This Handheld Device Could Print New Skin Onto Burn Victims
Researchers have long been looking for methods of creating artificial skin grafts, either from biological or synthetic materials. There are a number of such products on the market, but they have limitations: some are expensive, some can only be used temporarily, some take weeks to create from the patient’s own skin cells. The University of Toronto researchers developed a printer the size of a shoe box, weighing less than one kilogram (2.2 pounds). It dispenses strips of “bio ink” made of biological materials. These materials include collagen—the most abundant protein in the dermis, or middle layer of the skin—and fibrin, a protein needed for wound healing. The strips of artificial skin can be deposited directly on the injured area.
These cells turn lung transplants deadly
Researchers have uncovered the precise cells that flow into and cause inflammation in newly transplanted lungs.
Understanding immune system interplay to improve organ transplant success
A rare opportunity to analyse both blood and tissue samples from human transplant recipients has allowed immunology researchers at the Babraham Institute to pinpoint how an immunosuppressive drug works to prevent the production of antibodies against the transplanted tissue. This understanding, gained through working together with transplant research immunologists in Oxford, may lead to improved ways of identifying transplant recipients at risk of rejection and treating autoimmune disease.
Baby Born in World's First In Utero Stem Cell Transplant Trial
May 25 - An in utero stem cell transplant for a critically ill second-trimester fetus has led to the birth of an apparently healthy infant. The newborn is the first patient enrolled in the world's first clinical trial using stem cells transplanted prior to birth.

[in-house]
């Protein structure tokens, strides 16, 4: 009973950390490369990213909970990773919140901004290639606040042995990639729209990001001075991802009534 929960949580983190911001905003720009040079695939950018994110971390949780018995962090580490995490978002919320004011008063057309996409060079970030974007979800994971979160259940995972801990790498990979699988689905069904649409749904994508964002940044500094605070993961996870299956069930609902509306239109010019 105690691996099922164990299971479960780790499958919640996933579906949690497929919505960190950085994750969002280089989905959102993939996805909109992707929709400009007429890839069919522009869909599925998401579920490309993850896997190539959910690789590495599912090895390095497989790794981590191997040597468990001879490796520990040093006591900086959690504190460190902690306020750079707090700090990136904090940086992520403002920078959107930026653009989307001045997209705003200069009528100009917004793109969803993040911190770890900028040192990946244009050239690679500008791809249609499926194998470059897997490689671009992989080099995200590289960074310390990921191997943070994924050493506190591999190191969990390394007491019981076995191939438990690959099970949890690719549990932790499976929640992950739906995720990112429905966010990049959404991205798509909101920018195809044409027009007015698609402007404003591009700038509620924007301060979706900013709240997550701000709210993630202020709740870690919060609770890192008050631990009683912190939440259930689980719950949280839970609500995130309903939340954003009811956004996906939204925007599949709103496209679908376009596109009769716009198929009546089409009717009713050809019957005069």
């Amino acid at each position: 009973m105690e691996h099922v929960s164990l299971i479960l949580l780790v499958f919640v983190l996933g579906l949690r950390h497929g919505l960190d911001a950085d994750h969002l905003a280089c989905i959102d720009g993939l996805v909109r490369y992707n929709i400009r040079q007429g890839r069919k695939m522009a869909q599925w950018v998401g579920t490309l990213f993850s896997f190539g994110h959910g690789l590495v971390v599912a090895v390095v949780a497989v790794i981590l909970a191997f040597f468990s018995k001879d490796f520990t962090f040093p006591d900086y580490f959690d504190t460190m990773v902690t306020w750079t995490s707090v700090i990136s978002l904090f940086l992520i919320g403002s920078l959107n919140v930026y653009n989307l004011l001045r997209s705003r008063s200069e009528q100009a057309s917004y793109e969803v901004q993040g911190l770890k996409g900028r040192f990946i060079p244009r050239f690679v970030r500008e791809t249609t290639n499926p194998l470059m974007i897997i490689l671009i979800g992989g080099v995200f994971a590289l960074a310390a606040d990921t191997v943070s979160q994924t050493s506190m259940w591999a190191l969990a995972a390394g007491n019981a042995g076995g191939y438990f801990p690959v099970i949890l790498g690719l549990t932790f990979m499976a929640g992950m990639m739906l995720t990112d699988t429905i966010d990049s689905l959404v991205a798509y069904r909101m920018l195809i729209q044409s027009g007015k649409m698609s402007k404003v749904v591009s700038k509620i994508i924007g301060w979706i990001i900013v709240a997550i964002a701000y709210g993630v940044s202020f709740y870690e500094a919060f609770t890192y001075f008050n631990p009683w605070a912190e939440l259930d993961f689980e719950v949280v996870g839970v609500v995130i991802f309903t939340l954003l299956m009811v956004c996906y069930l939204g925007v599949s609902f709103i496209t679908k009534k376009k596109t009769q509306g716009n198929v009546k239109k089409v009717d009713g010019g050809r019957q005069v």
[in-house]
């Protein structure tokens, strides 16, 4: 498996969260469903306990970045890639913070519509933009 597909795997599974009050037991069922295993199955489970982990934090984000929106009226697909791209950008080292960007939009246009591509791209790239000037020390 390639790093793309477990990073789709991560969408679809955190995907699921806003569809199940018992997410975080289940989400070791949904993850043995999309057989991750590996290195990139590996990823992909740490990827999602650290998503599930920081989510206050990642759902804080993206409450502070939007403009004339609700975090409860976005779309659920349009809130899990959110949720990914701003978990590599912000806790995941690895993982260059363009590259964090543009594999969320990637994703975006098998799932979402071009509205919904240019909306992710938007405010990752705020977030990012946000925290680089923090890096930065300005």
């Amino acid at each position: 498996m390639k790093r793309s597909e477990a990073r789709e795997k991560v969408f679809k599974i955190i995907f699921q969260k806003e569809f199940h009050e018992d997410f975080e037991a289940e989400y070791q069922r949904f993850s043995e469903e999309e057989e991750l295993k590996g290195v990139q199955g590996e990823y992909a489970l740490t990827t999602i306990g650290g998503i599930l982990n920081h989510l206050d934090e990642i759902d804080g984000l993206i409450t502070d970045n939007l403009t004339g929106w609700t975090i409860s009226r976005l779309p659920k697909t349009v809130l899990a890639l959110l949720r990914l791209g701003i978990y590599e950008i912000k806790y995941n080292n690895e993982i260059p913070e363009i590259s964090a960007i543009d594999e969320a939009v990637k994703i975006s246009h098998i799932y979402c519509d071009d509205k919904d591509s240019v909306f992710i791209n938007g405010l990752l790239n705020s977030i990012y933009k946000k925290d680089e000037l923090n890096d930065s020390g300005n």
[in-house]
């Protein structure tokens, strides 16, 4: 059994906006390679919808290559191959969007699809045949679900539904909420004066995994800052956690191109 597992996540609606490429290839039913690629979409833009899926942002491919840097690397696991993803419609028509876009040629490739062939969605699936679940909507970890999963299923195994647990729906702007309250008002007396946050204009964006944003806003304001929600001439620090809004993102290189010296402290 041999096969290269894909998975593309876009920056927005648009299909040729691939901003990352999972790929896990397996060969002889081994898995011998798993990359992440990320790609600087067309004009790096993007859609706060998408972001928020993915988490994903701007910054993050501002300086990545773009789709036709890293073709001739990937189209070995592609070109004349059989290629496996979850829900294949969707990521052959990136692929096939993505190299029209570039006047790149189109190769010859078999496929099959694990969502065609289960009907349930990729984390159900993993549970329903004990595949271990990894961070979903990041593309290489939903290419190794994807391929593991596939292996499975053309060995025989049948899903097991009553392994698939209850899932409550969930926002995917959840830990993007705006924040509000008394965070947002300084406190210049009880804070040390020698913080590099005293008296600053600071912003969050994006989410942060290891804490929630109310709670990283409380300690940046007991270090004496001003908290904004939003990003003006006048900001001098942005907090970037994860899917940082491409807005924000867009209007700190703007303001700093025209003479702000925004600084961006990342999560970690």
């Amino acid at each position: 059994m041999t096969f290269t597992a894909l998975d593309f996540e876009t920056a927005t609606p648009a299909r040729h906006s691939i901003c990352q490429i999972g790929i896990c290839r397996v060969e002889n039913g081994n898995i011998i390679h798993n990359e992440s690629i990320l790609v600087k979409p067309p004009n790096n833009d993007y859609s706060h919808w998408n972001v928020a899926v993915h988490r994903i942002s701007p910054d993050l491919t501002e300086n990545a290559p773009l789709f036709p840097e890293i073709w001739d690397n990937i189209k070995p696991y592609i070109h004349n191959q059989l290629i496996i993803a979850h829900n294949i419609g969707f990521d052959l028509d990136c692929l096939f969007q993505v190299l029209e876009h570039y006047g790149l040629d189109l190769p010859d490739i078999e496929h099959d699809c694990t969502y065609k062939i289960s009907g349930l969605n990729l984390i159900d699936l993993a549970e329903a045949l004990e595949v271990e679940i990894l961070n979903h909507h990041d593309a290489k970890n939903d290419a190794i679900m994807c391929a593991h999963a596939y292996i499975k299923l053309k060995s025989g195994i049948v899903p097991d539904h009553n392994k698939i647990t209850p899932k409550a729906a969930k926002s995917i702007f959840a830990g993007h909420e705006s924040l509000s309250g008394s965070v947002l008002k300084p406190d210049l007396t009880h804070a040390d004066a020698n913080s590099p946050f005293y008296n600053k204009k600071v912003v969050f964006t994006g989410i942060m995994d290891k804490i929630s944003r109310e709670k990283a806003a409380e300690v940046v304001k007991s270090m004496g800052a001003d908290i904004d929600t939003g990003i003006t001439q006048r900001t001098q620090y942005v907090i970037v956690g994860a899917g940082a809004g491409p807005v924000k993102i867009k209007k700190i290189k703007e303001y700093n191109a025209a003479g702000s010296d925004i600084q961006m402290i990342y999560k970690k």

U.S. DRUG OVERDOSES MEAN MORE ORGANS FOR TRANSPLANTATION, HARVARD STUDY SHOWS
May 30 - The opioid epidemic ravaging the U.S. is killing tens of thousands a year, with over 63,600 overdose deaths in 2016. Although opioid prescriptions have started falling, the crisis is not abating. When pills aren't available, many users turn to heroin or its more dangerous cousin, fentanyl. But a strange phoenix has risen from these ashes: life-saving organs available for transplantation. After Mandeep Mehra and a colleague at Harvard Medical School noticed an increase in the number of donors, they tracked the source to opioid-related deaths. Newsweek spoke with Mehra, a professor of medicine, about the discovery of this disconcerting correlation.
Don't Miss our 10th Anniversary of the Declaration of Istanbul @ TTS2018
This workshop will comprise a half-day morning program addressing common ethical and clinical dilemmas in the management of organ donation and transplantation cases that may involve organ trafficking, and a half-day afternoon program exploring the update to the Declaration of Istanbul on Organ Trafficking and Transplant Tourism in the context of persisting and emerging issues in this field.
Jayme Locke, TTS Young Members Committee Co-CHair wins ACTS Distinguished Investigator Award
May 23 - The honor, received by Jayme Locke in April at the Association for Clinical and Translational Science Conference in Washington, D.C., is presented to a senior investigator whose innovative research or education leadership has had a major impact on or through clinical and translational science, specifically in applying translational research findings into effective public policies that promote health.
Researchers Want To Show HIV-Positive Organ Donation Is Safe And Can Save Lives
A large-scale clinical trial launched by the National Institutes of Health in May could pave the way for more HIV-positive patients with kidney disease to receive life-saving transplants.